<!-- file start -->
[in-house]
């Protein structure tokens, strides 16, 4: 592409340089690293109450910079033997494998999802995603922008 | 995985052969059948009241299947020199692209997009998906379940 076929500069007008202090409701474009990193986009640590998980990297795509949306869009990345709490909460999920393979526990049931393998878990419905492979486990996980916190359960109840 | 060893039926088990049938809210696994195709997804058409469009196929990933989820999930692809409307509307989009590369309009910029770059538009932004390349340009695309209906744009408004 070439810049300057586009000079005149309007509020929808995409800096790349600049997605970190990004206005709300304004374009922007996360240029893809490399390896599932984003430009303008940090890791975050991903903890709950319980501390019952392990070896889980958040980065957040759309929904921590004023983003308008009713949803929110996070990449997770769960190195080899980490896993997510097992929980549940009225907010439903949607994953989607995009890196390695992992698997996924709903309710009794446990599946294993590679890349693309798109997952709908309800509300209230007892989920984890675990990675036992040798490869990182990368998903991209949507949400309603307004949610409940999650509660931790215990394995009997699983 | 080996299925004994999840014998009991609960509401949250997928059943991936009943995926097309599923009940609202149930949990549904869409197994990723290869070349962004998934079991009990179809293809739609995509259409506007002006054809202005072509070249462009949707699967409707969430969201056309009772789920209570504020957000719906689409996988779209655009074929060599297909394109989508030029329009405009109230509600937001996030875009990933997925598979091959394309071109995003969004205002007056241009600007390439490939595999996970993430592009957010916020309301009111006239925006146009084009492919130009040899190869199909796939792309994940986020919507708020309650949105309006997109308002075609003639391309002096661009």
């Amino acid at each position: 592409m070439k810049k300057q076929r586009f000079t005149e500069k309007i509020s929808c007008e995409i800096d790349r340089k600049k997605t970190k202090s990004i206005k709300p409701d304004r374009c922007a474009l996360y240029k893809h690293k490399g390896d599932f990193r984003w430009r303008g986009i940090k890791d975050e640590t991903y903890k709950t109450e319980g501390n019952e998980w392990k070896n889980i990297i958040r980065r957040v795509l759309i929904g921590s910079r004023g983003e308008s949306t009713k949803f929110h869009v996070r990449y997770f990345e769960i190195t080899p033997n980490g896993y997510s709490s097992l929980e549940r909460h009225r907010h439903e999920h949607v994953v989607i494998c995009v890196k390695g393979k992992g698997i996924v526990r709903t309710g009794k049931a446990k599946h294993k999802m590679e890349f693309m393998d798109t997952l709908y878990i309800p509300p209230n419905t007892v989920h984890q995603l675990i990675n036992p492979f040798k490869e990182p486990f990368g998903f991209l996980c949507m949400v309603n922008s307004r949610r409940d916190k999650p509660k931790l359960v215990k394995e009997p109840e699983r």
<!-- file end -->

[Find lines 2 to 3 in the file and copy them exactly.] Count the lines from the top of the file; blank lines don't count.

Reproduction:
């Protein structure tokens, strides 16, 4: 592409340089690293109450910079033997494998999802995603922008 | 995985052969059948009241299947020199692209997009998906379940 076929500069007008202090409701474009990193986009640590998980990297795509949306869009990345709490909460999920393979526990049931393998878990419905492979486990996980916190359960109840 | 060893039926088990049938809210696994195709997804058409469009196929990933989820999930692809409307509307989009590369309009910029770059538009932004390349340009695309209906744009408004 070439810049300057586009000079005149309007509020929808995409800096790349600049997605970190990004206005709300304004374009922007996360240029893809490399390896599932984003430009303008940090890791975050991903903890709950319980501390019952392990070896889980958040980065957040759309929904921590004023983003308008009713949803929110996070990449997770769960190195080899980490896993997510097992929980549940009225907010439903949607994953989607995009890196390695992992698997996924709903309710009794446990599946294993590679890349693309798109997952709908309800509300209230007892989920984890675990990675036992040798490869990182990368998903991209949507949400309603307004949610409940999650509660931790215990394995009997699983 | 080996299925004994999840014998009991609960509401949250997928059943991936009943995926097309599923009940609202149930949990549904869409197994990723290869070349962004998934079991009990179809293809739609995509259409506007002006054809202005072509070249462009949707699967409707969430969201056309009772789920209570504020957000719906689409996988779209655009074929060599297909394109989508030029329009405009109230509600937001996030875009990933997925598979091959394309071109995003969004205002007056241009600007390439490939595999996970993430592009957010916020309301009111006239925006146009084009492919130009040899190869199909796939792309994940986020919507708020309650949105309006997109308002075609003639391309002096661009």
């Amino acid at each position: 592409m070439k810049k300057q076929r586009f000079t005149e500069k309007i509020s929808c007008e995409i800096d790349r340089k600049k997605t970190k202090s990004i206005k709300p409701d304004r374009c922007a474009l996360y240029k893809h690293k490399g390896d599932f990193r984003w430009r303008g986009i940090k890791d975050e640590t991903y903890k709950t109450e319980g501390n019952e998980w392990k070896n889980i990297i958040r980065r957040v795509l759309i929904g921590s910079r004023g983003e308008s949306t009713k949803f929110h869009v996070r990449y997770f990345e769960i190195t080899p033997n980490g896993y997510s709490s097992l929980e549940r909460h009225r907010h439903e999920h949607v994953v989607i494998c995009v890196k390695g393979k992992g698997i996924v526990r709903t309710g009794k049931a446990k599946h294993k999802m590679e890349f693309m393998d798109t997952l709908y878990i309800p509300p209230n419905t007892v989920h984890q995603l675990i990675n036992p492979f040798k490869e990182p486990f990368g998903f991209l996980c949507m949400v309603n922008s307004r949610r409940d916190k999650p509660k931790l359960v215990k394995e009997p109840e699983r």